Jon Meacham, the Pulitzer Prize-winning historian, has written a biography of Abraham Lincoln that offers not only a compelling portrait of his spiritual journey on the road to emancipation but also enduring lessons for our divided country today.
The title, And There Was Light: Abraham Lincoln and the American Struggle, refers to a quote from Black abolitionist Frederick Douglass: “I do not despair of this country. … The fiat of the Almighty, ‘Let there be Light,’ has not yet spent its force.”
In Lincoln’s time, the struggle between freedom and slavery, darkness and light, good and evil divided the nation. A different version of that struggle continues today.
“A president who led a divided country in which an implacable minority gave no quarter in a clash over power, race, identity, money, and faith has much to teach us in a twenty-first-century moment of polarization, passionate disagreement, and differing understandings of reality,” Meacham writes.
5 fascinating facts about Lincoln
While expounding on these themes, he offers fascinating bits of information about Lincoln:
- The rumor in rural Kentucky where Lincoln grew up was that he was an illegitimate child. A neighbor said that his mother, the wife of Thomas Lincoln, was “loose.”
- The Gettysburg Address was so short—272 words—that a reporter nearby asked Lincoln afterward if he had finished. “Yes, for the present,” Lincoln responded.
- Lincoln did not select Andrew Johnson to be his running mate in 1864. Delegates to the Republican National Convention made the choice, as was the custom in those days, and it proved to be disastrous. Johnson became the first president to be impeached in 1868.
- Democrats spread rumors that Lincoln might not vacate the White House if he failed to win reelection. “I am struggling to maintain government, not to overthrow it,” he said.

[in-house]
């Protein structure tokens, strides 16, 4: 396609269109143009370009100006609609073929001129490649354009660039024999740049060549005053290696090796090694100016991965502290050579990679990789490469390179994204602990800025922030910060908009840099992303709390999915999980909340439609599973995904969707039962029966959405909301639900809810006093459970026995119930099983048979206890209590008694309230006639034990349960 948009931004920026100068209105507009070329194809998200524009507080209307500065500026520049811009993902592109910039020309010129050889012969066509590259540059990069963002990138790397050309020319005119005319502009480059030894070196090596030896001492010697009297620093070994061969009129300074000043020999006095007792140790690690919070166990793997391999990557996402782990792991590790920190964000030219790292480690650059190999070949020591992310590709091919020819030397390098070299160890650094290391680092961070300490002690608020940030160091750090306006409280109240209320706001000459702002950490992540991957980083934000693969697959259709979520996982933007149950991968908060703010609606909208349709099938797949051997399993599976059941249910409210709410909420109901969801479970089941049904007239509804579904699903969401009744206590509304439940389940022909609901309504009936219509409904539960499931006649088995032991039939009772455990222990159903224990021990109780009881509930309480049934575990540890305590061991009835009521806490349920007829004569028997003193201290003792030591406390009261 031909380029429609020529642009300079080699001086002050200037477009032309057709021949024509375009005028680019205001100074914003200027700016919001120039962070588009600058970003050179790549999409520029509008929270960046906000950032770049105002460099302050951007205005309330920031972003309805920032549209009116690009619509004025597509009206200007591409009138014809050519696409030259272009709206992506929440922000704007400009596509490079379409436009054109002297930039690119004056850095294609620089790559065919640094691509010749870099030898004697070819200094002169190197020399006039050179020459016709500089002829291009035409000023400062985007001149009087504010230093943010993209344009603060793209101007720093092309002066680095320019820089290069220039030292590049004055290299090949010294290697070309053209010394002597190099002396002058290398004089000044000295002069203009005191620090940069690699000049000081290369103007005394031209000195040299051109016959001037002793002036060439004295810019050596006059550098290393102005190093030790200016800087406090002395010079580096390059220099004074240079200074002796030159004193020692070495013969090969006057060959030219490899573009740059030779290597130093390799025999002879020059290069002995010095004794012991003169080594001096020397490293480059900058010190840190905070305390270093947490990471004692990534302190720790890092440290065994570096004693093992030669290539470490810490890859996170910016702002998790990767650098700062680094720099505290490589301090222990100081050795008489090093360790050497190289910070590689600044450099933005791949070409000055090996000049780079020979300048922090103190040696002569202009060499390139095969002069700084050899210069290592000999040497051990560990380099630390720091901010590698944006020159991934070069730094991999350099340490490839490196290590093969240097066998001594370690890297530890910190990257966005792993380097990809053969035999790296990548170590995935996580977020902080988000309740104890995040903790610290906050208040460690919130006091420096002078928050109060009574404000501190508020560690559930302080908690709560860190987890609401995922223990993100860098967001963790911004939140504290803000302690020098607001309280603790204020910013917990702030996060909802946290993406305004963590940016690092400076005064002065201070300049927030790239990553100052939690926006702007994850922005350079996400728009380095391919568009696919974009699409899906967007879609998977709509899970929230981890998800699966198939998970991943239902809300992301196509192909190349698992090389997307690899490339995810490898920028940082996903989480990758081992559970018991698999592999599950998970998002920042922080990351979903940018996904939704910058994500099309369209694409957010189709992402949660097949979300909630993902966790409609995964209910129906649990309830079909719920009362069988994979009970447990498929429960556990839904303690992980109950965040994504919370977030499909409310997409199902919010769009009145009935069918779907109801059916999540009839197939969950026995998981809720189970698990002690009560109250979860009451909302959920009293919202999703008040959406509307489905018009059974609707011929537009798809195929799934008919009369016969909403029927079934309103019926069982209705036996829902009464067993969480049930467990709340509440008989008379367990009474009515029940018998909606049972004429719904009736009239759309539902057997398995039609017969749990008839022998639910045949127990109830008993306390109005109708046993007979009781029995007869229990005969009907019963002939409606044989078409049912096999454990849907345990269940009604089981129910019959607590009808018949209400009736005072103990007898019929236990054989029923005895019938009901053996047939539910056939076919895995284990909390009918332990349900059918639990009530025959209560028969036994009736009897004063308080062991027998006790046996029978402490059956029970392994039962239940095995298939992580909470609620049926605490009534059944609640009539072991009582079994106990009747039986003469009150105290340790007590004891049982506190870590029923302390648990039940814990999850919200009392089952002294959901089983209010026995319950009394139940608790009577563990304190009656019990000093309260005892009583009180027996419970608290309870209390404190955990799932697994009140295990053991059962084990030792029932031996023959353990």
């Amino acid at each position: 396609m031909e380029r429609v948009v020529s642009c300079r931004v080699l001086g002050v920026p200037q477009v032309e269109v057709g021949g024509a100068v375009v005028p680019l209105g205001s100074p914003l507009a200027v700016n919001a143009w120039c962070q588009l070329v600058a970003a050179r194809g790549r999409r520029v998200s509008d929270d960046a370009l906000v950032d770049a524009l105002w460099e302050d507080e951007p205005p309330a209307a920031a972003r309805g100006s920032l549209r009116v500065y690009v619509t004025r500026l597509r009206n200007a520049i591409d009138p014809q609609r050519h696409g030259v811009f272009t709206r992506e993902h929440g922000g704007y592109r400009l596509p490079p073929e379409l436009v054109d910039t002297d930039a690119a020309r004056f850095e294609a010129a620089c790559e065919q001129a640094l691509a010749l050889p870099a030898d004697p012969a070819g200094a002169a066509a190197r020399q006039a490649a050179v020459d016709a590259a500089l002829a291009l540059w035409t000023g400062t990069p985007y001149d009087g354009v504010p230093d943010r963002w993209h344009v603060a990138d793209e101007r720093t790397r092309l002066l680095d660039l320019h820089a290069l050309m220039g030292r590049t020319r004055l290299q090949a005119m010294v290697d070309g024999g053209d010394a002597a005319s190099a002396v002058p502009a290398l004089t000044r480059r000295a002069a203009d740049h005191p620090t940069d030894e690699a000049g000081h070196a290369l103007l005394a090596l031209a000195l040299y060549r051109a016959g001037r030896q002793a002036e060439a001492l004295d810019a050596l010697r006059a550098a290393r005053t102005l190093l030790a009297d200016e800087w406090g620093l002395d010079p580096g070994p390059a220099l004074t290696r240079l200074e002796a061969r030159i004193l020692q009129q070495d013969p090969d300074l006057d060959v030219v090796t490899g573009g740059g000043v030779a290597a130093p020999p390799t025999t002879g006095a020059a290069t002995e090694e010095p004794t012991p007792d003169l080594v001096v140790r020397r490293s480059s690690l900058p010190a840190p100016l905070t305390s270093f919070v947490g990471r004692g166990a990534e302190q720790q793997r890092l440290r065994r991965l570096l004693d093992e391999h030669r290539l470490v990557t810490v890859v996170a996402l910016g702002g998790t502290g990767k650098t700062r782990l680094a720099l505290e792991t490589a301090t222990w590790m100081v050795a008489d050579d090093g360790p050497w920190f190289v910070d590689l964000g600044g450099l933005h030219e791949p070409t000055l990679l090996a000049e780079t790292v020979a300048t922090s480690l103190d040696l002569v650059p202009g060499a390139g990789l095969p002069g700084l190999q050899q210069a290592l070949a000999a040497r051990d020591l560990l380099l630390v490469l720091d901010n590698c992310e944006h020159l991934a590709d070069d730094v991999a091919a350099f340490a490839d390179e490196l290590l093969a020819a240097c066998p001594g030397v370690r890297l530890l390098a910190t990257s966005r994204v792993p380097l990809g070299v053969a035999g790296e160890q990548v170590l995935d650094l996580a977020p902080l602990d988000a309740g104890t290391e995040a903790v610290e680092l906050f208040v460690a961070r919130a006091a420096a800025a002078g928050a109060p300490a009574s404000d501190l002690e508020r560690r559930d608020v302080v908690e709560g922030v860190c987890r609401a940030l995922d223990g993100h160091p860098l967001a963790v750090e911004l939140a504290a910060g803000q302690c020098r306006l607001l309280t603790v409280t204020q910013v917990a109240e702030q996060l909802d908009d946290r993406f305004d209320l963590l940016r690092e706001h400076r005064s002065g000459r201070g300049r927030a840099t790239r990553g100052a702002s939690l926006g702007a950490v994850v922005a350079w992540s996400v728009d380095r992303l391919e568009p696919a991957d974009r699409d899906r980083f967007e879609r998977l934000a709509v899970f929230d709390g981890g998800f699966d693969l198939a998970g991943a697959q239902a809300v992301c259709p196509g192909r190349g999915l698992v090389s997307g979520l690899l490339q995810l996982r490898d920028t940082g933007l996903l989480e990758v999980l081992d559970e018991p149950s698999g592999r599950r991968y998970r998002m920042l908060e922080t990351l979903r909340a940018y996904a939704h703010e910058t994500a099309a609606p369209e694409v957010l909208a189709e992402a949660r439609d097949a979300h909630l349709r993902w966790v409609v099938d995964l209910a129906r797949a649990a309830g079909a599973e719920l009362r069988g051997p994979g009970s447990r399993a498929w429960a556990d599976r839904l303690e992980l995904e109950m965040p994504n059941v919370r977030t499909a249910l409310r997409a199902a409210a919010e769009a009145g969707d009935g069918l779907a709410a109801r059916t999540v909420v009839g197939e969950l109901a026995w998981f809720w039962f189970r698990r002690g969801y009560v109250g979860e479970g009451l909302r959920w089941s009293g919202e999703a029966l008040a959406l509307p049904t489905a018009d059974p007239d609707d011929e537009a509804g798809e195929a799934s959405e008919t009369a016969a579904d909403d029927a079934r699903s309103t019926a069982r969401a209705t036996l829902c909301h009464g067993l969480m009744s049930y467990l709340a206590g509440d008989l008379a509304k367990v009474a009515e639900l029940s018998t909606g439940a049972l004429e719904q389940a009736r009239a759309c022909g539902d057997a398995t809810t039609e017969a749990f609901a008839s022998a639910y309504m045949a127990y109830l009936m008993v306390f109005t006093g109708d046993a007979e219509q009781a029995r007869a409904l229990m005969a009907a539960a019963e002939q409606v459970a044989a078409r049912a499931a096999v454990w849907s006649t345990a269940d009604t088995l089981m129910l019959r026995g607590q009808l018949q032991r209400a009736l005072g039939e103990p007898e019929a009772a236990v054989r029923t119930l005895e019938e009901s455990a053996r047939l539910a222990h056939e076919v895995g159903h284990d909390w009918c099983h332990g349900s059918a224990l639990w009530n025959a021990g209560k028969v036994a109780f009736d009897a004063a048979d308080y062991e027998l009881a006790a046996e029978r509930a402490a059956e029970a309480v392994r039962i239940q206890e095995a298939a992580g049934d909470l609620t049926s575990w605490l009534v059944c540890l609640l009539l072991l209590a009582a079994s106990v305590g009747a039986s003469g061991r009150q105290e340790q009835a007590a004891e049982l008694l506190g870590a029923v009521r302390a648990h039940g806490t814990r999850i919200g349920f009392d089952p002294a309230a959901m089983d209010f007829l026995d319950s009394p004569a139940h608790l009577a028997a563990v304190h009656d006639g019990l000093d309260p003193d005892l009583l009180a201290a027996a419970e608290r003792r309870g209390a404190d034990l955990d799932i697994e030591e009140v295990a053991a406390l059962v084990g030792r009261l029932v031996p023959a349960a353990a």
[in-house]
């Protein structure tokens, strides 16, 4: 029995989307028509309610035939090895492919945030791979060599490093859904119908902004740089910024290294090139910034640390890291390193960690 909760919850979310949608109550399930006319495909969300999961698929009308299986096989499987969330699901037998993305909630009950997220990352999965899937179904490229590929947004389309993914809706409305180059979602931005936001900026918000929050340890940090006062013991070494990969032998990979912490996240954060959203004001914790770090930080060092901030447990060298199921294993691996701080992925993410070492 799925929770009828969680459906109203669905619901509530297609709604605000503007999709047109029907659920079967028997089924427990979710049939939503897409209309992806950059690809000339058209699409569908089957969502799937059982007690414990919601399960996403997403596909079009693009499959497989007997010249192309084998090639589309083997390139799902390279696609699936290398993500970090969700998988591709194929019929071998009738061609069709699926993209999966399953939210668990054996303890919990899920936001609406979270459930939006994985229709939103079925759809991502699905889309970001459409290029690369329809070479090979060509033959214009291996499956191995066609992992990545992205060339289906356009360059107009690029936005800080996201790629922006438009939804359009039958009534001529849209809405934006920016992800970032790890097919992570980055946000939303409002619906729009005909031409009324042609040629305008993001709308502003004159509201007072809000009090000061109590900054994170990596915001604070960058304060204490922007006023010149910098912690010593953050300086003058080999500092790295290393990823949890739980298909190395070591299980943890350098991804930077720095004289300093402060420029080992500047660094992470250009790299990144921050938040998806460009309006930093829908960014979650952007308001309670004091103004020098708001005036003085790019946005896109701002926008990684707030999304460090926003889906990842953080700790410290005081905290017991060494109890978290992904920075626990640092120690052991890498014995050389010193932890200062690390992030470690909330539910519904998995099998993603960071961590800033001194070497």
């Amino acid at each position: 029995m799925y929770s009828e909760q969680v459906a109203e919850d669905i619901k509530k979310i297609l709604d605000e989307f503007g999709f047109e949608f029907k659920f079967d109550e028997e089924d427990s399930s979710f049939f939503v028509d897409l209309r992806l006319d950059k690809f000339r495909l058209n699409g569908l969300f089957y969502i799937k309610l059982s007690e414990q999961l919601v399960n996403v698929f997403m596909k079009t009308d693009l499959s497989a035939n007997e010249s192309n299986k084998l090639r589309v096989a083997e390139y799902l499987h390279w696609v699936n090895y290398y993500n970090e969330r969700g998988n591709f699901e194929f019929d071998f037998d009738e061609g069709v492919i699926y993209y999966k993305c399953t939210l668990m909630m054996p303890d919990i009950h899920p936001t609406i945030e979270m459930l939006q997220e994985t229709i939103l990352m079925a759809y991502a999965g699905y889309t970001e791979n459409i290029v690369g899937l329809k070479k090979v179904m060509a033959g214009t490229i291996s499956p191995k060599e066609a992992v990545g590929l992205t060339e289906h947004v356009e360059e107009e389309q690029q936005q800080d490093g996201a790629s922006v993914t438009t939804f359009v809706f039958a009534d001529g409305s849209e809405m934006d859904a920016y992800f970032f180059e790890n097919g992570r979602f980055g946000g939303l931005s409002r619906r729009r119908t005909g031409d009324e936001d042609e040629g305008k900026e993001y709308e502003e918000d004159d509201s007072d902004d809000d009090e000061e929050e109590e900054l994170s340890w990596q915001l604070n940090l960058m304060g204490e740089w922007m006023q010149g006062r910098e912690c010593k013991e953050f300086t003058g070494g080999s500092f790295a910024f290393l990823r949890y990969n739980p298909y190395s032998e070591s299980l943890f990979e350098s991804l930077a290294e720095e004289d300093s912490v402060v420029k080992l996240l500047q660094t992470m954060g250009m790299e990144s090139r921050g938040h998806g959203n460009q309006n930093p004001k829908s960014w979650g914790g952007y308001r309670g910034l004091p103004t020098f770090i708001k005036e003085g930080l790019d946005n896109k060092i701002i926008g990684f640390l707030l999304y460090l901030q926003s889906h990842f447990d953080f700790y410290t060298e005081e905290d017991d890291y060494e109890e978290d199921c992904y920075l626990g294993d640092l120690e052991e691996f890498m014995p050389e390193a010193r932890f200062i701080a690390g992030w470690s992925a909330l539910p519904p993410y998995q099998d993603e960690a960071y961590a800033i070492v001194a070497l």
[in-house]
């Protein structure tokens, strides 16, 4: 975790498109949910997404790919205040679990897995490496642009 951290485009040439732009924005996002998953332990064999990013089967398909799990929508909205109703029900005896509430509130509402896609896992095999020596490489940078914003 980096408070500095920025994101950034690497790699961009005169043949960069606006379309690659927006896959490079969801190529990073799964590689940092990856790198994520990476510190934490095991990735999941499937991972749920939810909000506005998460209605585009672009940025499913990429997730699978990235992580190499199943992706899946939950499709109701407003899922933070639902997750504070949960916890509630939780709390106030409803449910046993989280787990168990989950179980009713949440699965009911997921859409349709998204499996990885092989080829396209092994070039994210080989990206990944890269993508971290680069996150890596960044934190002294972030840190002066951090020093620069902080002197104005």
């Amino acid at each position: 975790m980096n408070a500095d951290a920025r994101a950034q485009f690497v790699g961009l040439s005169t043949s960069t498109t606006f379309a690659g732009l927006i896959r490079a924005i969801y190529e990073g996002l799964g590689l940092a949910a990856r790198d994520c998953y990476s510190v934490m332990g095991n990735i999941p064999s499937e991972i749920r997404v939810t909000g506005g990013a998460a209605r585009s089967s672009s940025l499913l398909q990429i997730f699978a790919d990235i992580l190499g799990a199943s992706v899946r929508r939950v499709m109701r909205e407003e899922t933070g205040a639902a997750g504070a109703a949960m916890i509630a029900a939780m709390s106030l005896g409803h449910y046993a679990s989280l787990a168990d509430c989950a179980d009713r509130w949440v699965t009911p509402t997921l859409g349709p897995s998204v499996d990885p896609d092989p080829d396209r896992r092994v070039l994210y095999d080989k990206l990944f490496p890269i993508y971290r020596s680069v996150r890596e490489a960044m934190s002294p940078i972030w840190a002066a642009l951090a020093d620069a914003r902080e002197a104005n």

- Lincoln began receiving assassination threats soon after he was nominated for president in 1860. “I long ago made up my mind that if anybody wants to kill me, he will do it,” he said later. “If I wore a shirt of mail, and kept to myself surrounded by a body-guard, it would be all the same. There are a thousand ways of getting at a man if it is desirable that he should be killed.”
Lincoln had only about a year of formal education. His philosophical and religious views drew from the King James Bible, the Declaration of Independence, and New England Transcendentalists Theodore Parker and Ralph Waldo Emerson.
“Lincoln was not an orthodox Christian,” Meacham writes.
Yet after Lincoln became president, he attended New York Avenue Presbyterian Church in Washington. “When I go to church, I like to hear the gospel,” he said.
Meacham characterizes Lincoln’s experience at the church as more of an immersion in a Presbyterian theology than a conversion. Instead, Meacham writes, “Lincoln forged a faith of his own.”
He admitted, “I have often wished that I was a more devout man than I am. Nevertheless, amid the greatest difficulties of my Administration, when I could not see any other resort, I would place my whole reliance on God, knowing that all would go well, and that He would decide for the right.”
Religious imagery elevated his most memorable speeches.
“Lincoln was pragmatic about religion,” Meacham writes. “A man who aspired to lead a democracy needed to speak in a common vernacular, and the American vernacular was steeped in the language and in the imagery of Protestantism. Lincoln’s was not an entirely cynical accommodation. He appreciated traditional religious belief even if he did not fully share it.”
As his faith deepened, he moved toward abolishing slavery. In Meacham’s words, Lincoln came “to believe that the Civil War might well be a divine punishment—a millstone—for a national sin” and think “that the human drama on earth was bound up with the inscrutable but evident will of God.”
When Lincoln visited Richmond after its fall, some Black people knelt in front of him. “Don’t kneel to me,” he said. “That is not right. You must kneel to God only, and thank him for the liberty you will hereafter enjoy.”
John Wilkes Booth shot Lincoln on April 14, 1865—Good Friday. He died the next day.
On Easter Sunday, some pastors in the South portrayed the assassination as divine retribution. Others in the North viewed Lincoln as a martyr.
More than one hundred and fifty years later, his legacy seems clear: He appealed to “the better angels of our nature.”
God help us to follow his example today.